General Manager Compensation in Lithuania Averages 78 200 EUR, "Verslo Zinios"


Vilnius, Lithuania - Top executives in Lithuania earn more than those in Latvia or Estonia, but their compensation is still far below that paid to top executives in Switzerland. Most top executives in Lithuania cannot expect considerable salary growth in the near future, as there is currently a fairly large pool of talented and experienced executives in the Lithuanian job market who are seeking work at lower rates of compensation. However, company shareholders are tending to set very clear performance-based criteria for compensation.

Top executives leave full-time jobs to start their own businesses

Although there are many unemployed top executives in Lithuania, it can be hard to find an experienced specialist with a deep knowledge of the field. Shareholders prefer to foster a top executive from within the company rather than search for one on the open market – especially when many strong top executives are starting their own businesses and reluctant to return to full-time employment.

According to research coordinated by Pedersen & Partners, there are currently quite a few unemployed top executives in the Lithuanian job market, who are willing to work for lower compensation than they used to receive.

Four prominent Lithuanian businessmen comment on this statement:

Aurelijus Rusteika, Chairman of the Board at Topo Group:

Mr. Rusteika says that the current environment is a consequence of the previous economic crises. Many companies have reorganized, with some executives being fired and new executives being hired.
Compensation depends on a company‘s priorities. There is no need to raise an executive’s compensation unless the responsibilities of the position are growing as well.

Mr. Rusteika admits that it is not easy for top executives to find new employment. They are used to very high compensation packages, and the Lithuanian market does not offer many positions demanding particular specialists. He thinks that there are currently good opportunities for Lithuanian specialists working abroad to come back to Lithuania and join international companies working locally.

Rolandas Vingilis, Chairman of the Board at MG Valda and Vice-President at MG Baltic:

Mr. Vingilis admits that the reorganization of many companies has led to more unemployed top executives on the labor market. He thinks that most unemployed top executives are unwilling to return to similar positions with very high responsibilities, and that many of them prefer to create their own businesses or consult for other companies.

Mr. Vingilis also said that a lot of the time, these former executives no longer feel the “hunger” and are less ambitious.

MG Baltic has a policy of promoting internal candidates to top executive positions from within. MG Baltic always tries to ensure that every company has several people who can take the reins if a general manager resigns from the company.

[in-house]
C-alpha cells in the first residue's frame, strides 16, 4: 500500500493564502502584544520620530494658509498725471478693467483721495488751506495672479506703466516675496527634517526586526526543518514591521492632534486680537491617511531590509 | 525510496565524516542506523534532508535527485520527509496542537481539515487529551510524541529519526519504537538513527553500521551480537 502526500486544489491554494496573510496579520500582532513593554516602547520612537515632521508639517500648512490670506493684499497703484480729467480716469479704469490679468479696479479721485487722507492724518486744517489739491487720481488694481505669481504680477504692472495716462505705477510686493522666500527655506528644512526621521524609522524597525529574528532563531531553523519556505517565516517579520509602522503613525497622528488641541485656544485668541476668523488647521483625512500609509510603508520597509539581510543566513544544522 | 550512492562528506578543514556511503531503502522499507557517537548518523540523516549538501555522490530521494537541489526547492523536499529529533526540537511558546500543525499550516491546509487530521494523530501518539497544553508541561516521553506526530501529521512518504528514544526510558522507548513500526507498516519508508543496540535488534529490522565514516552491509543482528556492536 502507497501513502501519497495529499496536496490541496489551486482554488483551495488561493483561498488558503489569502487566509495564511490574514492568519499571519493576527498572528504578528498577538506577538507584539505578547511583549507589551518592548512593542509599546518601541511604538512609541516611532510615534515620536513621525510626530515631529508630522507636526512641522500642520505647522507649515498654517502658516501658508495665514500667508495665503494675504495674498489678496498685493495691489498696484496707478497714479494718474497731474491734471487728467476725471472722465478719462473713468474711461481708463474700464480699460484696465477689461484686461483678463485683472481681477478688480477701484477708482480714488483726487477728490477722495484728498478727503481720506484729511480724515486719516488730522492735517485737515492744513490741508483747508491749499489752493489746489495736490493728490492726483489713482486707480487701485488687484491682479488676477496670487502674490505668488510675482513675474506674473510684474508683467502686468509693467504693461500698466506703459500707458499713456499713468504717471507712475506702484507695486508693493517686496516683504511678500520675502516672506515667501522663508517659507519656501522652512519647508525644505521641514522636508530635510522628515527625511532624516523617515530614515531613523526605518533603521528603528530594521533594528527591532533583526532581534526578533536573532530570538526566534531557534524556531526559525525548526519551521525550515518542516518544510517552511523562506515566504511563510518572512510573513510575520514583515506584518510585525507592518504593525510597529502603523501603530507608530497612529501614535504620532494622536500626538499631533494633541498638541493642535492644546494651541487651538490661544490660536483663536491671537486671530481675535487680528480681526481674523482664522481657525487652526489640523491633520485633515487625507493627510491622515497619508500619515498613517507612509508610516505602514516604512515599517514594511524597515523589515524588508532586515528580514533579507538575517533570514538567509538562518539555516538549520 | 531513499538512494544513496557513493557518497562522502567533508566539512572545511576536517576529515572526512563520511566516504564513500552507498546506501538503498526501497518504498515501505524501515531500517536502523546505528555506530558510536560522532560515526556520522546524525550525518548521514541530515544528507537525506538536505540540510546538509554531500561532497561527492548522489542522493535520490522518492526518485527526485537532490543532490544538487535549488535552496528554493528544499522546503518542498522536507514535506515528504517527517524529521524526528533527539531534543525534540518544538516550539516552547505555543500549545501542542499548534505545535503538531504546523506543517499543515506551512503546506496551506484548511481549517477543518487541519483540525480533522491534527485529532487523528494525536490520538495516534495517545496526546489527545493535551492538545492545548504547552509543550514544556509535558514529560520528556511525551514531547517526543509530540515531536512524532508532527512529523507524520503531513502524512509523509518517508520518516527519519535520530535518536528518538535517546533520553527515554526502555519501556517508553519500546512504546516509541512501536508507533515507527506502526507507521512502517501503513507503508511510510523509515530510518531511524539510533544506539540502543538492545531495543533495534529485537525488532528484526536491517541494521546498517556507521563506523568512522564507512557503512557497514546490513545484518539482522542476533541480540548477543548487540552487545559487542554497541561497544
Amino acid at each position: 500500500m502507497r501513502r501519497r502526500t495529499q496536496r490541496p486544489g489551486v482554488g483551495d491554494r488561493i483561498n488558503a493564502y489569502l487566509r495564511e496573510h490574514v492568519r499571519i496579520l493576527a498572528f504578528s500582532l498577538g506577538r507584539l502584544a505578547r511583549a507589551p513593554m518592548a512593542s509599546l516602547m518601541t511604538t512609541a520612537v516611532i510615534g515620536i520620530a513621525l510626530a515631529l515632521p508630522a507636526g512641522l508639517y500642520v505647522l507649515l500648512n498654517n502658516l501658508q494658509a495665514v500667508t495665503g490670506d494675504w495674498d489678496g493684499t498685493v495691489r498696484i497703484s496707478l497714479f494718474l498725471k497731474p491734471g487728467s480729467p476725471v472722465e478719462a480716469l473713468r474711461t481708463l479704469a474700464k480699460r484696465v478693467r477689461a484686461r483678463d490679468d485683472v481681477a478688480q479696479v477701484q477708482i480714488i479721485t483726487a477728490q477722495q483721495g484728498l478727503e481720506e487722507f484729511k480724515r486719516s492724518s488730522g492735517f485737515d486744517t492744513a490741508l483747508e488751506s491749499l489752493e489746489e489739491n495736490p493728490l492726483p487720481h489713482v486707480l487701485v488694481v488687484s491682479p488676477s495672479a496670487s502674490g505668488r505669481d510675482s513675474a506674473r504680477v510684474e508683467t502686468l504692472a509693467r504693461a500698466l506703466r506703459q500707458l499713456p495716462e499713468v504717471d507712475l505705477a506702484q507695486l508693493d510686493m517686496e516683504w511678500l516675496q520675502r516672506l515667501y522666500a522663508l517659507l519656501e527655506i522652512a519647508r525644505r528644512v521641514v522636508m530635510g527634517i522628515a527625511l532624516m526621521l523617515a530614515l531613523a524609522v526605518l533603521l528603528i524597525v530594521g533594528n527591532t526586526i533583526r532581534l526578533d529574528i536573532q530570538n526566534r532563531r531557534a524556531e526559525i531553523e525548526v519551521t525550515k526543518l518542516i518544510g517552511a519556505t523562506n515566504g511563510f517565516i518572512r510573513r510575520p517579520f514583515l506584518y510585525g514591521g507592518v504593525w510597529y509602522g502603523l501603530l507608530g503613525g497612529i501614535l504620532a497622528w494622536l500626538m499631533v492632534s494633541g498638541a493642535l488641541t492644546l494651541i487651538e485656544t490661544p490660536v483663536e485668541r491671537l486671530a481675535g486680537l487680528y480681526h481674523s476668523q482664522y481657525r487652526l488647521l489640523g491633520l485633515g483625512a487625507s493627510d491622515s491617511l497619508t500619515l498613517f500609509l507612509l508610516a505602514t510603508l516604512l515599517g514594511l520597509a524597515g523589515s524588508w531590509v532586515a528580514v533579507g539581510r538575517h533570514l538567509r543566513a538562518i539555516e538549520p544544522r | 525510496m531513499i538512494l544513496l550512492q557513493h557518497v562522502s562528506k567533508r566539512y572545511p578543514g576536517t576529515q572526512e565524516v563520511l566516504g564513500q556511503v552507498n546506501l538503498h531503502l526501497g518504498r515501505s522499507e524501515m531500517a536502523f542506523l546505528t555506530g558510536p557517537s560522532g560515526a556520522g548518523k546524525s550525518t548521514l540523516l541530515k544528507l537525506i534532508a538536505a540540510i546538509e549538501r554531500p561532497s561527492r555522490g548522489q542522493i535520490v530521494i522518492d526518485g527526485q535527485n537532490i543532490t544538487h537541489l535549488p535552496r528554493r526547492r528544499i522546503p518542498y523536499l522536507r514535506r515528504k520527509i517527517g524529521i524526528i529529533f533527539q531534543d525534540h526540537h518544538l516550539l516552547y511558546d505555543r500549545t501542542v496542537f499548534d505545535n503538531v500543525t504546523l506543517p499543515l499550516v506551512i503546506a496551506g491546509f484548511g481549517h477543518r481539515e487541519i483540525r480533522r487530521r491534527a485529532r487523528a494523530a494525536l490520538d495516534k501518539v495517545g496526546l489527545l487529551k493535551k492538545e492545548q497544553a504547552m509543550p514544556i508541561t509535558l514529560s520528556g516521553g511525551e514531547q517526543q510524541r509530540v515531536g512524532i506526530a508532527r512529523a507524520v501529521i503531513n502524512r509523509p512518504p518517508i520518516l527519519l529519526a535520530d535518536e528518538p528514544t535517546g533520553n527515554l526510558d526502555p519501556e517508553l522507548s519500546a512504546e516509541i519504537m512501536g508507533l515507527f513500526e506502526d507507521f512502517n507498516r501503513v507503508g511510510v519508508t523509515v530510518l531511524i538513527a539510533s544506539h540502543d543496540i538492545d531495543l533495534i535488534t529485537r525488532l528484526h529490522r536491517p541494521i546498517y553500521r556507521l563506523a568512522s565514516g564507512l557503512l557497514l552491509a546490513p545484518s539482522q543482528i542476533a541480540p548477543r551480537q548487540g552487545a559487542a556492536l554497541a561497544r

Vidmantas Kucinskas, Chairman of the Board at Arvi Group:

Arvi Group has no lack of top executives. Their successful talent program has cultivated a “reserve” of talented executives within the Group over several years.

On the other hand, he does not think that there are many strong top executives in Lithuania. Many executives think that they would be able to lead a company, but this is not true – they tend to artificially inflate their own value in the market.

Mr. Kucinskas also states that top executives always have the potential to win higher compensation, but not everyone is able to take the opportunity. If a company‘s results and profits do not improve, it is unreasonable to expect increased compensation.
Ignas Staskevicius, Shareholder of Vilniaus Prekyba:

Mr. Staskevicius says that it is very hard to find strong and suitable candidates for top executive positions, and that if you find the right person, compensation is a secondary consideration.
He thinks that compensation cannot be the main factor in searching for a top executive. It is not hard to pay higher compensation to a person with the right experience and qualifications, and who actually suits the company. This is the rule that Vilniaus Prekyba follows in their business.

Increased compensation between top executives on the labor market

The reorganization of global companies has caused an increase in unemployed top executives on the Lithuanian market, and this is one of the reasons why top executives are unlikely to see increases in compensation. Top executive compensation also reflects on long-term performance.

The data gathered in the research coordinated by Pedersen & Partners shows that general manager compensation in Lithuania averages 78 200 EUR (269 790 LTL) per year. Compared to 22 other European countries, Lithuania comes 18th and slightly outranks Estonia and Latvia, with respective averages of 76 200 EUR and 75 100 EUR. According to the research made, the highest average compensation is paid to top executives in Switzerland, at 242 800 EUR per year.

In Lithuania, the average total cash compensation of a top executive is increasing at a rate of 2-3%. This is due to an increase in bonuses rather than base salary. According to Kristina Vaivadaite, Country Manager of Pedersen & Partners Lithuania, the slow increase in compensation is a result of two tendencies visible in the market. Firstly, despite good company results, shareholders are cautious when looking at long-term business perspectives due to the current geopolitical situation, and secondly, the reorganization of some international companies has led to many unemployed senior top executives looking for new career opportunities and accepting offers with similar or even lower salary packages than they previously had.

Written by Agnė Ranonytė for Verslo Zinios
In the mediaVilniusLithuania